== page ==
People @ The Heart
Gateshead Multiple and Complex Needs Transformation Initiative
Today we share a report developed by the Collective Impact Agency, Goodlabs, Helmepark and Oasis Community Housing. This report articulates the findings of our work uncovering the disturbing reality of the system intended to support people with multiple and complex needs in Gateshead. We envision a better and healthier system, which places those individuals at its heart.
First, a bit of background - we were brought on board by the Gateshead Health and Care System Board, who had identified serious problems with how people with multiple and complex needs were supported by the borough. Professionals working with them often didn’t know of other groups that existed, and therefore didn’t communicate. This meant that the same individuals could have their situations discussed in multiple contexts, sometimes, we were told, with contradictory action plans being agreed.
The primary finding of this piece of work can be summed up fairly simply. You can either structure support systems around people or around professional concerns. Any system not structured around the people it is intended to serve is inevitably going to clash with and exacerbate people’s needs. Our current system is structured around professional concerns.
If you need any convincing, these quotes from the interviews we conducted with people across the system show a stark reality:
“I got to the point where I felt I had to harm myself to be considered for support from the NHS.”
“My GP would refer me to services but the services would write back to say they couldn’t help.”
“I had to fight for support from a service to keep helping me when I had a relapse recently. It feels like I was being punished for having a relapse rather than being empathetic and supportive at a point in time when I needed it most.”
“Having to tell my story over and over again is painful. It’s like ripping off a plaster every time, it hurts and the wound takes longer to heal.”
“There’s a guy I used to see who kept coming to A&E. He’d commit small acts of self-harm, so he could ask for bandages and get some support from doctors and nurses.”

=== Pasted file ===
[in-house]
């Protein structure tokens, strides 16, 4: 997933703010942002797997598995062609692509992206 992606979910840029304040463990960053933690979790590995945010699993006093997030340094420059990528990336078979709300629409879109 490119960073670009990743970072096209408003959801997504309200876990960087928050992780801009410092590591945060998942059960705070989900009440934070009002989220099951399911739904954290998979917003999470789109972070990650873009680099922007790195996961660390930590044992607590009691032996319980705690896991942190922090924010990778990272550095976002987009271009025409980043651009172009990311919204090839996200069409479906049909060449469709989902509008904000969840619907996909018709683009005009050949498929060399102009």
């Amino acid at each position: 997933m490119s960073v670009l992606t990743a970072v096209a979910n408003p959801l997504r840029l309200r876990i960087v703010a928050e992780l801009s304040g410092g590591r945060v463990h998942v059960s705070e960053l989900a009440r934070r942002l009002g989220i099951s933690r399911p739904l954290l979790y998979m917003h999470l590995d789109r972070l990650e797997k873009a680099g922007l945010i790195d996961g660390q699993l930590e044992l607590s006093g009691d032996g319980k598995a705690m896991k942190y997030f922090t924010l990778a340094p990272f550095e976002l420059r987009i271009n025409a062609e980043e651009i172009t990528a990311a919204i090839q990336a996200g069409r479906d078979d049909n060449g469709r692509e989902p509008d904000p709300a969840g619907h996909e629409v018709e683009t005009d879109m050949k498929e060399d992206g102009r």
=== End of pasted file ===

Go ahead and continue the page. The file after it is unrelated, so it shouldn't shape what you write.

“I got a call asking if I wanted to set up an appointment. I told them that I was too terrified to leave the house. Yes, I wanted help, yes, I needed help, but I just couldn’t commit to an appointment because my life was too chaotic.”
“On those days when you feel more in control of your life, it would be nice to be involved in those discussions. The meetings seem to be confidential, but at the end of the day it is about you. Plans get organised for you without your input, but at the end of the day it is the person that knows themselves best and what they require to turn the life around.”
The professionals involved are not to blame – it’s the way the system is set up that causes these unintentional harms, and it’s the system that needs rebuilding. And it’s important to say here, Gateshead is no exception – we hear the same findings across many different localities and contexts.
The recommendations we’ve proposed are as follows:
Our primary recommendation: “People @ The Heart” – the Gateshead system commits to doing what is necessary to transform itself into a system that is structured around people.
Use signals to guide proactive outreach
Invest heavily in iterative learning to drive system improvements
Empower and support the workforce
These recommendations are underpinned by 12 guiding principles, and 12 practices or behaviours needed to see these priorities through.
We can, and should, do better. Within this report, we try to describe what a better, healthier system would look and feel like, that is, a system working well both for those it serves, and for those working in it and with it.
You can download the full report here.